"I know a great deal of detail about weaknesses -- security and otherwise -- in the several platforms but I am finished with offering any comments on it."

    Quite understandable; unfortunate, but understandable.

    "I would just close by noting that, to me, the reaction of someone to whom you point out a flaw in an Apple design these days is strikingly similar to the reaction I could get by trying to point out an advantage of a Mac vs. Windows a decade or so ago. We just didn't call them Windows fanboys. "

    Interesting. I think you nailed it at the beginning of your comment; its about a movement, not a stock.
    Jan 31, 2012. 09:36 AM | Likes Like |Link to Comment
  • Forget The Value Angle, Apple Is A Pure Growth Play [View article]
    "It has climbed 30% in the 7 months since then, and Apple's margins"

    Quiz - Can you guess why I don't care about not having been in AAPL during that particular move? (This is not a trick or flippant question; any capable investor should be able to easily answer it.)
    Jan 31, 2012. 09:31 AM | Likes Like |Link to Comment
  • Forget The Value Angle, Apple Is A Pure Growth Play [View article]
    Hard to say; it depends on where the margins on the lesser tiers wind up, and the mix among them (what % of sales does each tier contribute). The margins become known pretty quickly, although it's not known how much, if anything, the company will publicly disclose. But the mix issue is one that does often pop up among companies in such situations and produces genuinely surprising quarters; up and down.
    Jan 31, 2012. 09:27 AM | Likes Like |Link to Comment
  • Forget The Value Angle, Apple Is A Pure Growth Play [View article]
    "And you think that just because your name rimes with Einstein are you some sort of a genius analyst?"

    My name does not rhyme with Einstein . . . in my case, the ein is pronounce een. So your completely unnecessary attempt to be nasty falls flat and makes you look like exactly what you are.

    Too bad . . . other parts of your comment looked to have some things worth discussing, but I'm not going to waste my time with the likes of you.
    Jan 29, 2012. 09:45 AM | Likes Like |Link to Comment
  • Forget The Value Angle, Apple Is A Pure Growth Play [View article]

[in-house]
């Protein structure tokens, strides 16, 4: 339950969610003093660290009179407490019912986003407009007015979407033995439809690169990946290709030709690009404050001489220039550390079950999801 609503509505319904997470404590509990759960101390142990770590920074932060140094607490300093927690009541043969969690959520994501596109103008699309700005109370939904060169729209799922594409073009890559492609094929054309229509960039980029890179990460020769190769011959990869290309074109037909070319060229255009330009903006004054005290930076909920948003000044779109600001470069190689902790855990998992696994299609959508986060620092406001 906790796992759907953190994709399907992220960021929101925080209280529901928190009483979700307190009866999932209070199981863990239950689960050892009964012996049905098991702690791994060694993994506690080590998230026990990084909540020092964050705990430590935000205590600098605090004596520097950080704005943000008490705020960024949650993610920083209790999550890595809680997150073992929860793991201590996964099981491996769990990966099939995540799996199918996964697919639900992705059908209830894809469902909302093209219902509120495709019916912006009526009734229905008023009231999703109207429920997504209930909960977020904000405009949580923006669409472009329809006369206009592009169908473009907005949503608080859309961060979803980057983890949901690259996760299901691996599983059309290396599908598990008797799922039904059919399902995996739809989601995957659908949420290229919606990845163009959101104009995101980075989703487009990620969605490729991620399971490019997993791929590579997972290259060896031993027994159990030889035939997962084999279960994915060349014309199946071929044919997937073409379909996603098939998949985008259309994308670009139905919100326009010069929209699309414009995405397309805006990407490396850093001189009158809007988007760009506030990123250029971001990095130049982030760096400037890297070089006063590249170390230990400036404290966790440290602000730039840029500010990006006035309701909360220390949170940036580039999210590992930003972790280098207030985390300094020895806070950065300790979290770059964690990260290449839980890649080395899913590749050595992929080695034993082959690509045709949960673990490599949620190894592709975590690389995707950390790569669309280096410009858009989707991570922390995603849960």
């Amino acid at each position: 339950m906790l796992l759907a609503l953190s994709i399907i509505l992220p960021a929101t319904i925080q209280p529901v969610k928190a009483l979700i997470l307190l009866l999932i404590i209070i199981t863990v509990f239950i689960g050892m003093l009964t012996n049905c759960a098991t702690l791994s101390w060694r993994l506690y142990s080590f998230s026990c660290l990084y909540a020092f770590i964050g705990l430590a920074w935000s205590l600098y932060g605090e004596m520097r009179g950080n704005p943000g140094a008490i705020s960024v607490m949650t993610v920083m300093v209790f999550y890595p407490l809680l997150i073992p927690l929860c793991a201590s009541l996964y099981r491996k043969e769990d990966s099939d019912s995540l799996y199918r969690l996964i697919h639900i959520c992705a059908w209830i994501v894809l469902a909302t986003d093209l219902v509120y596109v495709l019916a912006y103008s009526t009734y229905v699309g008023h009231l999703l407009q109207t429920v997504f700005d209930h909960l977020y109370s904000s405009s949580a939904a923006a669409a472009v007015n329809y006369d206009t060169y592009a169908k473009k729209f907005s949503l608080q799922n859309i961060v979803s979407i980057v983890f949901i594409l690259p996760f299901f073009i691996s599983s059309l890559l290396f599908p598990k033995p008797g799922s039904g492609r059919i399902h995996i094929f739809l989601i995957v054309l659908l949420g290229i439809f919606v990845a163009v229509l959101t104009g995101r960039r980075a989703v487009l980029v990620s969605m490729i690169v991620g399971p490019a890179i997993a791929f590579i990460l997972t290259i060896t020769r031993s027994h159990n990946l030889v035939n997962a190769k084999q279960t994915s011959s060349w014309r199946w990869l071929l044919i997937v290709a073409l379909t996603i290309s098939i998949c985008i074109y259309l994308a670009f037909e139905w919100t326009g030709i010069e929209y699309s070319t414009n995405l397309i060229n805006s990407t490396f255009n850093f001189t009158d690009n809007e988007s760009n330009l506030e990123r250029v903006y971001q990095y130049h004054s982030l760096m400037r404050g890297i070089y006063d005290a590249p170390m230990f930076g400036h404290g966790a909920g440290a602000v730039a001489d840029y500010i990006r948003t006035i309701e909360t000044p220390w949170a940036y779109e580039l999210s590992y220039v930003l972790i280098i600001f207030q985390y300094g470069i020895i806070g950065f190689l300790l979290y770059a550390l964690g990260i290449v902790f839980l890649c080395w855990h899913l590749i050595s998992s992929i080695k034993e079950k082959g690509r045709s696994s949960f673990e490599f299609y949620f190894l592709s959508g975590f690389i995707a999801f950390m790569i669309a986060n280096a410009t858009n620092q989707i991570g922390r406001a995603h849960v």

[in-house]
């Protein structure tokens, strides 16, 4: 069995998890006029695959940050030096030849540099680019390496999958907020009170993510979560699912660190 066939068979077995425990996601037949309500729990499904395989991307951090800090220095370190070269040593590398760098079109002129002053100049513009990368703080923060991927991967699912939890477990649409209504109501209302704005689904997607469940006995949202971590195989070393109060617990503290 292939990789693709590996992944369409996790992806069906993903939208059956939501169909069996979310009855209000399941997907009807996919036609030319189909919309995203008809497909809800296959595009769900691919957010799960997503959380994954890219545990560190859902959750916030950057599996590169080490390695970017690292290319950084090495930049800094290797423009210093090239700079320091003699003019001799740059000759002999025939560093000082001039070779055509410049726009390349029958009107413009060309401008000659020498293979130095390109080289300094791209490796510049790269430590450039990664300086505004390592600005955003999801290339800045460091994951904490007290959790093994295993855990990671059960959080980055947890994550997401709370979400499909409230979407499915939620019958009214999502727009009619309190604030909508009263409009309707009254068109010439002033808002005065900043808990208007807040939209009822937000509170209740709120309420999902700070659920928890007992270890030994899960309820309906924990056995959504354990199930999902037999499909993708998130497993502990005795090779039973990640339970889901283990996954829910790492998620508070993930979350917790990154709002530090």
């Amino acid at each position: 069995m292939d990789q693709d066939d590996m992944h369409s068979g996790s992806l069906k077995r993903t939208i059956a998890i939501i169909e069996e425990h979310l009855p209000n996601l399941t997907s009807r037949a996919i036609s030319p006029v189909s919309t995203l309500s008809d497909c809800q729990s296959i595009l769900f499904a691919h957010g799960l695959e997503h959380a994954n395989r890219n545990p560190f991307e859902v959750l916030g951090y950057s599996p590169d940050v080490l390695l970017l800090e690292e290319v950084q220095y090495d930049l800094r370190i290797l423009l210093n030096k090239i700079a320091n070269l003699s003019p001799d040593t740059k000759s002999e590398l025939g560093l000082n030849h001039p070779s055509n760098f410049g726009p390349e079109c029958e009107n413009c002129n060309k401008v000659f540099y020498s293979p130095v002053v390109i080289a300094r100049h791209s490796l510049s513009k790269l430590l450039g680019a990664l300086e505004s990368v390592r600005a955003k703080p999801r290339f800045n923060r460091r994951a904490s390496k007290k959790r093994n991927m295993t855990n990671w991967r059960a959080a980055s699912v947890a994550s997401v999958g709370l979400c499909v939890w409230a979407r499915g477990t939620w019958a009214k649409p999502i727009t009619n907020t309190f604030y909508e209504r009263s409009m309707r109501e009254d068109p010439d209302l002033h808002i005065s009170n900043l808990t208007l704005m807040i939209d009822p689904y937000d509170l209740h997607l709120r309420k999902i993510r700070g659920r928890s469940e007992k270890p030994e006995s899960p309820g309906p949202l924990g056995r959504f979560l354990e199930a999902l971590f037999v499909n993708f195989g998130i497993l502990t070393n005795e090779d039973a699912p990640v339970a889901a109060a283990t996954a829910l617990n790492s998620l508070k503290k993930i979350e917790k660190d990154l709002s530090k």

Did I question the elegance of AAPL hardware or the rationale for a premium price? Quite the opposite. It just goes to show how obtuse that guy, the one you understood perfectly, must actually have been if anything he said led you to believe otherwise.

    You know what's really bizarre . . . the article is not at all bearish on Apple. I reject the notion of value, but conclude that it is actually a good growth investment. I think I'm going to have to come up with another article recommending selling Apple short. I certainly would not do it, and my author disclosure would make that clear. But I'd have a lot of fun watching the whackos bleat over that.

    I often joked in the past that I should submit an article with a title of just: "iPad," and a body filled with random characters; and then watch as half the crazies post comments in support while the other half tell me I'm wrong. Perhaps I was wrong to treat it as a joke. I probably should have done it. Maybe I will! Heck, it's easy to peruse this thread and pretty much predict who'd post what.
    :-)
    Jan 27, 2012. 10:55 PM | Likes Like |Link to Comment
  • Forget The Value Angle, Apple Is A Pure Growth Play [View article]
    If I could have found a way to log into an existing account, I would have, and i looked for it, as did others i know. If it's there somewhere, then I guess we owe kudos to Apple's clarity and usability.
    Jan 27, 2012. 10:51 PM | Likes Like |Link to Comment
  • Forget The Value Angle, Apple Is A Pure Growth Play [View article]
    "You are really quite an asshole . . . "

    Again, I rest my case. That fact that something so trivial can generate such rage . . . what more need be said.

    I've discussed the fanboy issues elsewhere in this thread and have no inclination to repeat. All I can suggest is anger management.

    Have a good day.
    Jan 27, 2012. 08:43 PM | Likes Like |Link to Comment
  • Forget The Value Angle, Apple Is A Pure Growth Play [View article]
    "f you get in the "how do we know anything" category then you could also say there is no such thing as a fanboy because maybe the guy who is worshiping Steve Jobs is really Bill Gates having a lark at his computer."

    Yes, that's why I don't take this stuff so seriously.

    If i want to discern sentiment re: a stock, I'll look at the chart patterns volume trends, short interest, insider data, institutional data, valuation metrics (great as barometers of sentiment), or for human feedback, I'll have direct conversations with people I actually know whose views I respect, etc.

    Message boards are not something I consider as an indicator of how people feel about a stock, a possible exception being the Motley Fool Stars system, where people record their recommendations to be tracked by Motley Fool, which computes a weighted score based on community sentiment but with member weighted based on their demonstrated stock-picking proficiency. But even that ranks low on the list of things i consider, but it beats SA boards, Yahoo boards, etc. which are not representative of anything real.